How Not To Do Couchsurfing
The article in Sunday’s Styles section about an entrepreneur’s “midlife crisis” could have been given a much more Sherlock Holmes-ian title, like, “The Case Of The Peripatetic Multi-Millionaire.”
as he approached 40, Fabrice Grinda, a French technology entrepreneur with an estimated net worth of $100 million, couldn’t shake the feeling that something was terribly wrong. Somehow the trappings of his success were weighing him down.
He was having a midlife crisis — in reverse.
“People turn 40 and usually buy a shiny sports car,” Mr. Grinda said during an interview in a penthouse suite at Sixty LES, a downtown boutique hotel. “They don’t say, ‘I’m downsizing my life and giving up all my possessions to focus on experiences and friendships.’ ”
But that is exactly what Mr. Grinda did. He moved out of the Bedford house in December 2012, ditched the city apartment and got rid of the McLaren. He donated clothes, sports equipment and kitchen utensils to the Church of St. Francis Xavier in Lower Manhattan. He gave his furniture to Housing Works and he packed a Tumi carry-on suitcase with 50 items, including two pairs of jeans, a bathing suit and 10 pairs of socks.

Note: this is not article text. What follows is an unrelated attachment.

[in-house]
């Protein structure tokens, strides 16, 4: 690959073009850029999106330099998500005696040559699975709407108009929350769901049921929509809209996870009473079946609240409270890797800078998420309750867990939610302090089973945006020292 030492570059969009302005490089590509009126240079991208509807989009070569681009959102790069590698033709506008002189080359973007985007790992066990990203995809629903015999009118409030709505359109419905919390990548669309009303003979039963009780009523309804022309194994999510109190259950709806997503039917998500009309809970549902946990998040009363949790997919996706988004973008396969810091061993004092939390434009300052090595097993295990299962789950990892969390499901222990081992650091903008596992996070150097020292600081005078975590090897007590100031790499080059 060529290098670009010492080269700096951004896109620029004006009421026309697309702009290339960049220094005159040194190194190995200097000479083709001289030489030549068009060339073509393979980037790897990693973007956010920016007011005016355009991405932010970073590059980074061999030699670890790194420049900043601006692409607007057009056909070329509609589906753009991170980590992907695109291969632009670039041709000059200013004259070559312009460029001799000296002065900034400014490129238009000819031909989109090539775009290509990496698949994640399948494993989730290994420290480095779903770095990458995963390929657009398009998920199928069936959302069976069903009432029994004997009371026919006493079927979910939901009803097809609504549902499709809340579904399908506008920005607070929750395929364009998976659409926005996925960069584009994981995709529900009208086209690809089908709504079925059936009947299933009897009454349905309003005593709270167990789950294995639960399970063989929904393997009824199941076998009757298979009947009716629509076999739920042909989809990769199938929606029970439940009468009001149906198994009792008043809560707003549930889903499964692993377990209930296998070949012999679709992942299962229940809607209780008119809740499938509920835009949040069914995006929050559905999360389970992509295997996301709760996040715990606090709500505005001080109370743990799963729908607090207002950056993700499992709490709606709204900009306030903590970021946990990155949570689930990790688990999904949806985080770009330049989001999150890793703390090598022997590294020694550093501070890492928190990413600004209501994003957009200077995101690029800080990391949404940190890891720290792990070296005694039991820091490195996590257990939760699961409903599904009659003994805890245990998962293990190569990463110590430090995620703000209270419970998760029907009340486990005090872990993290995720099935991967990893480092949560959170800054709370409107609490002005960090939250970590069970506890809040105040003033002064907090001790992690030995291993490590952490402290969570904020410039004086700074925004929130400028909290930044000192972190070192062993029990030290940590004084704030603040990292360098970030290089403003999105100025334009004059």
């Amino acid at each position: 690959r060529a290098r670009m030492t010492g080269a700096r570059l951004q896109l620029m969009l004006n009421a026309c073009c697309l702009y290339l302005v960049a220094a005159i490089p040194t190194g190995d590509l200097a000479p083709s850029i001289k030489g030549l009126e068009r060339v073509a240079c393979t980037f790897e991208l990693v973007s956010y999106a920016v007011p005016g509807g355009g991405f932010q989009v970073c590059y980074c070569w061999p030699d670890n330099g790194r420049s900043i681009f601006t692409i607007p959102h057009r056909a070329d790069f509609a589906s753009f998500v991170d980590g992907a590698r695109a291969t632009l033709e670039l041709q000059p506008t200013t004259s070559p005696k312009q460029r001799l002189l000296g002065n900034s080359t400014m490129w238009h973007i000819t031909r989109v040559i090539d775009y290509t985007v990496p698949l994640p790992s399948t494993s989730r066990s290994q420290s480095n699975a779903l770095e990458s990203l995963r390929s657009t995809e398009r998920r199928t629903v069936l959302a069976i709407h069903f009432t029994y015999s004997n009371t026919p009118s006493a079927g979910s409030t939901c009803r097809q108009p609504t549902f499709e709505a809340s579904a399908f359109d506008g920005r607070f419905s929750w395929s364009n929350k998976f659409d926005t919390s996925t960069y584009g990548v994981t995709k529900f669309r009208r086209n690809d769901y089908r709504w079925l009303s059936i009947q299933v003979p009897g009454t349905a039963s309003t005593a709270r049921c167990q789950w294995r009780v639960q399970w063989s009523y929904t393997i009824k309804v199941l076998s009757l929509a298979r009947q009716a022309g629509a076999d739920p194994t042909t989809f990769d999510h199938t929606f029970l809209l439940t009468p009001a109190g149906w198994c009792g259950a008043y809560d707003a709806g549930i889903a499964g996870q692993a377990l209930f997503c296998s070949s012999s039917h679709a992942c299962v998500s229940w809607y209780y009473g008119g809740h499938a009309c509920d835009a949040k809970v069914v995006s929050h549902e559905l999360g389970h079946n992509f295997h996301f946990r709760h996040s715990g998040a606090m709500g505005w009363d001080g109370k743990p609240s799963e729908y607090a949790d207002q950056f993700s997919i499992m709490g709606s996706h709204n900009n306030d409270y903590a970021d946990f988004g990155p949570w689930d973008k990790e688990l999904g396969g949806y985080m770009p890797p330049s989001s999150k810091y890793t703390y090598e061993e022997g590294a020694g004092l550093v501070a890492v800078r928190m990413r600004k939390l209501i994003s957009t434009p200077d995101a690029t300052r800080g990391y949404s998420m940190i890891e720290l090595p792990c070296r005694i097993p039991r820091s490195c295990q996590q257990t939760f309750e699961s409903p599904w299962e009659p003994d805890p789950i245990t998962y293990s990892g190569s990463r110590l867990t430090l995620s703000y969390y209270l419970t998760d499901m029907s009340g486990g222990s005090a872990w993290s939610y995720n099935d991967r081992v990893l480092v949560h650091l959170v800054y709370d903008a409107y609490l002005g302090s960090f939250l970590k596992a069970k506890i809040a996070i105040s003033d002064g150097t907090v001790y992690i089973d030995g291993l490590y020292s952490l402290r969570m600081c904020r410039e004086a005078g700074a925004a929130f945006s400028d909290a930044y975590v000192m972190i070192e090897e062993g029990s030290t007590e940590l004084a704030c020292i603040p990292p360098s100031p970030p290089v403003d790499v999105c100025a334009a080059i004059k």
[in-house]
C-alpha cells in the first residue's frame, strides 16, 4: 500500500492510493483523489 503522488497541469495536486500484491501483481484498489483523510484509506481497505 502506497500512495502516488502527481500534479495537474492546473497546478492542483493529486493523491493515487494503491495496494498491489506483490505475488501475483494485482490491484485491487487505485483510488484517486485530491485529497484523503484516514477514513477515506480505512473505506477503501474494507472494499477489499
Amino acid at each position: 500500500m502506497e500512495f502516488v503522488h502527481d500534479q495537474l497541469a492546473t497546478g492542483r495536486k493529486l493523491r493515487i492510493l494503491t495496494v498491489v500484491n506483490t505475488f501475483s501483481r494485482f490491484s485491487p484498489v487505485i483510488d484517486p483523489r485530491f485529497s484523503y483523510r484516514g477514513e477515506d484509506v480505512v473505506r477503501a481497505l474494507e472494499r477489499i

He dubbed it “the very big downgrade”: He was going to travel the world, working on the fly while staying with friends and family.
What follows is a series of misadventures in couchsurfing, during which he alienates everyone he’s ever loved.
The enthusiastic but oblivious Grinda makes lots of amateur mistakes: he talks too loudly, stays up too late, expects the women of the house to do his laundry, and slays his friends with two-hour-long tennis matches. He borrows clothes, breaks lamps, eats entire bowls of lemons (!). Once his Rolodex is exhausted, he moves on, before finally ending up more or less back where he started.
This guy’s life would make a great movie. Someone is probably optioning it right now; he’ll be played by Sacha Baron Cohen. In the Hollywood version, though, he’ll probably find love, instead of getting dumped by a former model who prefers a touch more stability.
“My home is where I am,” he said. “And it doesn’t matter if it is a friend’s place or a couch or the middle of the jungle or a hotel room on the Lower East Side. But I realize that most of humanity, especially women, don’t see it that way.”
The rules of couchsurfing without pissing off everyone of your acquaintance are pretty straightforward:
+ take care of your stuff, especially your mess and your laundry;
+ accommodate yourself to the rules of the house rather than expecting them to shift for you;
+ offer to do things for the house to keep your hosts in a good mood. Can you make killer pancakes, or a big-city-quality Manhattan? Are you able to take the kids to the zoo for an afternoon? Do it;
+ bring a gift;
+ say Thank You early and often;
+ leave before your hosts are tired of you.
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